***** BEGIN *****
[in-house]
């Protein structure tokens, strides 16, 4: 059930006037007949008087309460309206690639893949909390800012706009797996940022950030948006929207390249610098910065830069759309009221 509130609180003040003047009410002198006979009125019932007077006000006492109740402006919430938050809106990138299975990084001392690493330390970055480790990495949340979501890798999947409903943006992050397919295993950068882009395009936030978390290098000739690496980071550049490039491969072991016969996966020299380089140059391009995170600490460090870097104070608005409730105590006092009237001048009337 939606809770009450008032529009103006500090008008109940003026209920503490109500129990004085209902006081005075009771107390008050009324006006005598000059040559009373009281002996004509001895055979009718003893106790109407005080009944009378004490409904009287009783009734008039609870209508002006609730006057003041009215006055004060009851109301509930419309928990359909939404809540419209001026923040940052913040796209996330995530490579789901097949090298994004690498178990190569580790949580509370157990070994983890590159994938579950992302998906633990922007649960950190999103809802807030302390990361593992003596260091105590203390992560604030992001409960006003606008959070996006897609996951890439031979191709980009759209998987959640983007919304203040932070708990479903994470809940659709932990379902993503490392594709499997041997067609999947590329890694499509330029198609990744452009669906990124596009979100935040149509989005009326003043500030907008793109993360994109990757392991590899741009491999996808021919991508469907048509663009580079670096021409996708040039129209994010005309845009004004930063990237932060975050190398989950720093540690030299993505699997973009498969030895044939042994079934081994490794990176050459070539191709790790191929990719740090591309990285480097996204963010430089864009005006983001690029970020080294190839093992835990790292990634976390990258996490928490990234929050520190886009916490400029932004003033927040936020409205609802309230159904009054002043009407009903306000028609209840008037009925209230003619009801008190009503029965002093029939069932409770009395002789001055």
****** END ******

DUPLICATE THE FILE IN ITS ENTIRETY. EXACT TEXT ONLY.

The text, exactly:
[in-house]
């Protein structure tokens, strides 16, 4: 059930006037007949008087309460309206690639893949909390800012706009797996940022950030948006929207390249610098910065830069759309009221 509130609180003040003047009410002198006979009125019932007077006000006492109740402006919430938050809106990138299975990084001392690493330390970055480790990495949340979501890798999947409903943006992050397919295993950068882009395009936030978390290098000739690496980071550049490039491969072991016969996966020299380089140059391009995170600490460090870097104070608005409730105590006092009237001048009337 939606809770009450008032529009103006500090008008109940003026209920503490109500129990004085209902006081005075009771107390008050009324006006005598000059040559009373009281002996004509001895055979009718003893106790109407005080009944009378004490409904009287009783009734008039609870209508002006609730006057003041009215006055004060009851109301509930419309928990359909939404809540419209001026923040940052913040796209996330995530490579789901097949090298994004690498178990190569580790949580509370157990070994983890590159994938579950992302998906633990922007649960950190999103809802807030302390990361593992003596260091105590203390992560604030992001409960006003606008959070996006897609996951890439031979191709980009759209998987959640983007919304203040932070708990479903994470809940659709932990379902993503490392594709499997041997067609999947590329890694499509330029198609990744452009669906990124596009979100935040149509989005009326003043500030907008793109993360994109990757392991590899741009491999996808021919991508469907048509663009580079670096021409996708040039129209994010005309845009004004930063990237932060975050190398989950720093540690030299993505699997973009498969030895044939042994079934081994490794990176050459070539191709790790191929990719740090591309990285480097996204963010430089864009005006983001690029970020080294190839093992835990790292990634976390990258996490928490990234929050520190886009916490400029932004003033927040936020409205609802309230159904009054002043009407009903306000028609209840008037009925209230003619009801008190009503029965002093029939069932409770009395002789001055």